If you're in the Hackney area this weekend, think outside the cereal bowl and stuff your face with baked goods at these local spots instead.
Courtesy of E5 Bakehouse
E5 Bakehouse was started by Ben Mackinnon in 2011 after he packed in his stuffy office job for a venture on the wide open road. When in Andalucía, Spain, Ben baked a loaf of bread from a bag of flour and a packet of yeast that he stumbled upon, and the rest is history. With its crafty team and a 72-hour fermentation process, E5 bakes its buns off like no other. The Stockholm, Hackney Wild or Seeded Rye loaves are among the best bread in Hackney. Fill your tote with baked goods or sit in the railway-arch café for a dose of Hackney hipster fashion. You will have to pleasantly queue for your fix as the small capacity space is ridiculously popular from 7am to 7pm every day.
Not only is The Dusty Knuckle bringing a cool edge to a refurbished shipping container, it's also an award-winning social enterprise employing young people who need it the most – early school leavers and the long-term unemployed. Born in a home kitchen with the original mission to bake and sell 16 sourdoughs, The Dusty Knuckle team now outsource to nearby cafés by cycling with 80 kilos worth of precious bread daily. Grab a loaf and make the ultimate DIY bacon sarnie at home.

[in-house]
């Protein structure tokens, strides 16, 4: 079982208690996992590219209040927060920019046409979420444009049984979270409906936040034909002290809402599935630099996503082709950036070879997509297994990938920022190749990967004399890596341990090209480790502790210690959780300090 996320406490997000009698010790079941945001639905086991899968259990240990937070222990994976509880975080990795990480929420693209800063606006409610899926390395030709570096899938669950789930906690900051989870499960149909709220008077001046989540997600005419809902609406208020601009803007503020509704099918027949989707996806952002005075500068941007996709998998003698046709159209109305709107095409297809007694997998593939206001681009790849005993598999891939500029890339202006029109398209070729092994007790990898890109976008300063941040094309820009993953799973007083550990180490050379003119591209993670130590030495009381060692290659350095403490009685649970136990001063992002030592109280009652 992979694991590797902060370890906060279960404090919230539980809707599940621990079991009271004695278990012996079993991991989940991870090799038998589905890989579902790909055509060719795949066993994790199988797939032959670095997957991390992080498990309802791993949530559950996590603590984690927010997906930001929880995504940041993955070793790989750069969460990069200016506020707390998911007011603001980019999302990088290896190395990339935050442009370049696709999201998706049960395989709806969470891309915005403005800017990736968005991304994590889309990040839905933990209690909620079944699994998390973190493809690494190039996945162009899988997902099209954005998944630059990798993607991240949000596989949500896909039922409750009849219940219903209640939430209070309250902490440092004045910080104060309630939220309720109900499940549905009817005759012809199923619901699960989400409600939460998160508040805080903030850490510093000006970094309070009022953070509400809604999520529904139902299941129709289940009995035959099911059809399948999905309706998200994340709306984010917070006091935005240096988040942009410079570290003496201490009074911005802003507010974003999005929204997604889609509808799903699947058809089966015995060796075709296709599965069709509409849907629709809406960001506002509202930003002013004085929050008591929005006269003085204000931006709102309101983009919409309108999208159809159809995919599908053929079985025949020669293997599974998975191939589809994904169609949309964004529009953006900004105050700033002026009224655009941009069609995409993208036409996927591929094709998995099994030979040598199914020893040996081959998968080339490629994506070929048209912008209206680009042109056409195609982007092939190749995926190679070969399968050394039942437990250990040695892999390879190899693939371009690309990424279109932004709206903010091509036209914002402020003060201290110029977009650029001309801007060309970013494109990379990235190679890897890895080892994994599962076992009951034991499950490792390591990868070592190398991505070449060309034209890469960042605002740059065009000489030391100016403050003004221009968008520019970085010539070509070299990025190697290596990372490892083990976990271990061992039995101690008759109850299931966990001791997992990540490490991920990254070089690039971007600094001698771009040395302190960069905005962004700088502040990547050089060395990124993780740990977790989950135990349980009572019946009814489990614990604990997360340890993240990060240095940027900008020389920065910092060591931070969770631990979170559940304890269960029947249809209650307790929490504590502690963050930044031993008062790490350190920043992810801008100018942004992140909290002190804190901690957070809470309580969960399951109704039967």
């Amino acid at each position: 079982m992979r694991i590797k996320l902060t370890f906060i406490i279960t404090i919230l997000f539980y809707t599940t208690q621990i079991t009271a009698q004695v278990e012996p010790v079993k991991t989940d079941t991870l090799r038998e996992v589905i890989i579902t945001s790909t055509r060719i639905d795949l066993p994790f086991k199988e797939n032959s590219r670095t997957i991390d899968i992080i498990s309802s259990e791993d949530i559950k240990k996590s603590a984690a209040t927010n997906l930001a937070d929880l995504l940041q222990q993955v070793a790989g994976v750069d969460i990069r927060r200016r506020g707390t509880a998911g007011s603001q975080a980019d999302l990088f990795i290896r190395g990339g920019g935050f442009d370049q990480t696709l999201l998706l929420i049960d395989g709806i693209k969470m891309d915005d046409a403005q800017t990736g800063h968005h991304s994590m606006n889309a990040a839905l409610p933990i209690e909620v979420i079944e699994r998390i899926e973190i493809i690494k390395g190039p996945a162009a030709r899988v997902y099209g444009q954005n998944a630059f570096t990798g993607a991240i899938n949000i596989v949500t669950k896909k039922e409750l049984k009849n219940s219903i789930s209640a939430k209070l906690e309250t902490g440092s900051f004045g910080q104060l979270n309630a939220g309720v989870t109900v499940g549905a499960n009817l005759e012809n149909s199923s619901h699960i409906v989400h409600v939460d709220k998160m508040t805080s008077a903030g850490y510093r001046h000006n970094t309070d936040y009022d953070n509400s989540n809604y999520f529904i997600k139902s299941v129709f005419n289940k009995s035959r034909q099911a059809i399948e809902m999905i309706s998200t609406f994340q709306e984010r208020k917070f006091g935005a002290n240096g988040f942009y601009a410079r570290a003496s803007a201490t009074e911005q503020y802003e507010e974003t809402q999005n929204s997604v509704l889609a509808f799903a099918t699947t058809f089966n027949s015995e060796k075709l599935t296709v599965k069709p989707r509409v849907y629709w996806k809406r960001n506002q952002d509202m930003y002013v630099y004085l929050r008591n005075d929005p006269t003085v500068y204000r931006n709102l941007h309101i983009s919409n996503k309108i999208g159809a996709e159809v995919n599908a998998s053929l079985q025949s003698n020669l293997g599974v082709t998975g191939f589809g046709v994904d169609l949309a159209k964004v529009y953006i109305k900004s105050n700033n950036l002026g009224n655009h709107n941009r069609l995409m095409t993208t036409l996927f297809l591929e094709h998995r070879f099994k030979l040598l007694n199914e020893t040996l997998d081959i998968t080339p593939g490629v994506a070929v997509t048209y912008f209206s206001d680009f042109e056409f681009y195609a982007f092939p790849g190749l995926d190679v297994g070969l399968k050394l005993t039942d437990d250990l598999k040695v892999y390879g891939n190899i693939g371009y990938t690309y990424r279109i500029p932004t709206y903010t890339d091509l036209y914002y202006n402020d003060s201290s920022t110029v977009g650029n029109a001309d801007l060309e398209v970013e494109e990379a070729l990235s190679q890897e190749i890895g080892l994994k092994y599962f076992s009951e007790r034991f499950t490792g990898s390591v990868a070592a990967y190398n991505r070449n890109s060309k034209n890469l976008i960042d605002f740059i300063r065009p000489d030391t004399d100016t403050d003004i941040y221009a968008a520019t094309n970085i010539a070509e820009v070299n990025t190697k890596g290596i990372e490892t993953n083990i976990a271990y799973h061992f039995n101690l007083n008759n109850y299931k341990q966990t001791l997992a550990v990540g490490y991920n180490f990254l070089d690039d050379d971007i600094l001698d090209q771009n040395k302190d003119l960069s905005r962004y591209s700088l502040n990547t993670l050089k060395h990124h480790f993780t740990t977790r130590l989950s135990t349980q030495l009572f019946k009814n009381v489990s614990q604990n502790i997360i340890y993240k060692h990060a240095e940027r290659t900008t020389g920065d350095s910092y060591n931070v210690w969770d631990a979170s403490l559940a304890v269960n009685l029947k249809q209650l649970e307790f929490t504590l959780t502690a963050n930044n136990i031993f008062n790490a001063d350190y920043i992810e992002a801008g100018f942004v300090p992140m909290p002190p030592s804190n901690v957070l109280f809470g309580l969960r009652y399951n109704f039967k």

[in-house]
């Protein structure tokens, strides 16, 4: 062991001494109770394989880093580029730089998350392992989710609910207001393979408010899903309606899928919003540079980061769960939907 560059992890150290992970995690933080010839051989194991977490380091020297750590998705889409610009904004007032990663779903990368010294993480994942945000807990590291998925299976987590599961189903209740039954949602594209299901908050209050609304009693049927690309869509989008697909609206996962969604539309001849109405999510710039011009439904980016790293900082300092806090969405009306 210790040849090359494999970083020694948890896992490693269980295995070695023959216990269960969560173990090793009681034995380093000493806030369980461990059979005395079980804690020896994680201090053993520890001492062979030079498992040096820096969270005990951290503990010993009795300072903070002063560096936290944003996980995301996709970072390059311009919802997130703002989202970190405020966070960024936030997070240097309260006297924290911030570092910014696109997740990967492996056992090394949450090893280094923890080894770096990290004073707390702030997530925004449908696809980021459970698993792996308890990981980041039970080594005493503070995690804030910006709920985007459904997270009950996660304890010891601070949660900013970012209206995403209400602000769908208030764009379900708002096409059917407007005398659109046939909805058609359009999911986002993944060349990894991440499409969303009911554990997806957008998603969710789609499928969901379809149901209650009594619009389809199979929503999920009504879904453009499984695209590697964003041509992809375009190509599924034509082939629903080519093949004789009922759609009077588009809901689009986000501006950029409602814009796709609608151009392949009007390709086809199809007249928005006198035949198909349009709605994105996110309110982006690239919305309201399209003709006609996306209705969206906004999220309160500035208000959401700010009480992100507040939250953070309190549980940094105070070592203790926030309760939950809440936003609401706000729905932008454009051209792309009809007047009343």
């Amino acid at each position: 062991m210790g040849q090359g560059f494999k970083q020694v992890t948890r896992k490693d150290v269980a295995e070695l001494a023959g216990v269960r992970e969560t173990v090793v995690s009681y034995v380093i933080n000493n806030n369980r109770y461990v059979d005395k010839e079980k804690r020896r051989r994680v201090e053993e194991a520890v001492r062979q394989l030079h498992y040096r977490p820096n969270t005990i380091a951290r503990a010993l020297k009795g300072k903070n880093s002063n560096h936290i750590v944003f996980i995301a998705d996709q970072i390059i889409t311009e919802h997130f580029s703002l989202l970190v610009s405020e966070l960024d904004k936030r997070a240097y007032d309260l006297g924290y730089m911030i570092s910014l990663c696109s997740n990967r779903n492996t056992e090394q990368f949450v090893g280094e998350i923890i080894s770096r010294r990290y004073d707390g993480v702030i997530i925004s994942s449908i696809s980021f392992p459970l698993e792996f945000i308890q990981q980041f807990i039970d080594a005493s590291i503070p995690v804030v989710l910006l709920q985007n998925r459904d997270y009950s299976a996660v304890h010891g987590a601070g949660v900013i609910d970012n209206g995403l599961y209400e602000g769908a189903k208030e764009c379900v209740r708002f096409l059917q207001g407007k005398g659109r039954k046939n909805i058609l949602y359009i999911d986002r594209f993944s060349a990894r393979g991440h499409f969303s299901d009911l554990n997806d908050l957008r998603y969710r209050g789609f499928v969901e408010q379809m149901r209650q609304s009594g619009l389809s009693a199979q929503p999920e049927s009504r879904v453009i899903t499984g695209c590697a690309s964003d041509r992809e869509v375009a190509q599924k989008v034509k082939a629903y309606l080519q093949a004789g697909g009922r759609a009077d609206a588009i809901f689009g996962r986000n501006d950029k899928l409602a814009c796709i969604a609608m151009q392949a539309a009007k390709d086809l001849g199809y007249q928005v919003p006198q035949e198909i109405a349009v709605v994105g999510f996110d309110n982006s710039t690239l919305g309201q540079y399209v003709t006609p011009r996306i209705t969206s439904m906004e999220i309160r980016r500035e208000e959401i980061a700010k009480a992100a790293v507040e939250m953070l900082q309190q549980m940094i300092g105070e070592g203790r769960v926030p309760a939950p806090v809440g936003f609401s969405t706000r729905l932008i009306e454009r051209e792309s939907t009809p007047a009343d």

Photography by Nina Sologube | Courtesy of The Dusty Knuckle
Violet Bakery is the sweet creation of American baker and food writer Clare Ptak. A grab-and-go bakery on a Hackney residential street, Violet's open plan set-up is homely and remains true to its humble Broadway Market beginning in 2010. Refined in its selection of baked goods, Violet will curb your sugar cravings with the freshest ginger and molasses cake, which will whip your weekend – if not your figure – into shape. All of Violet Bakery's cakes are baked with organic flour, milk and eggs along with purely seasonal fruits.
Courtesy of Violet Bakery
You cannot miss the opportunity to turn your weekend into a sensational Swedish one with Fabrique's jaw-dropping cinnamon buns. We began to notice an influx of its bakery bags across the city, and soon joined the Fabrique fiends following the wafts of oven-baked treats oozing warm butter and spice. After Fabrique's Hoxton bakery proved to be a hit with hungry Londoners, there are now branches in Covent Garden and Notting Hill, too. Not only are we in awe of its methods, there's also the fact that its ecological ethos has Londoners connecting with sustainable Swedish produce.
Courtesy of Fabrique
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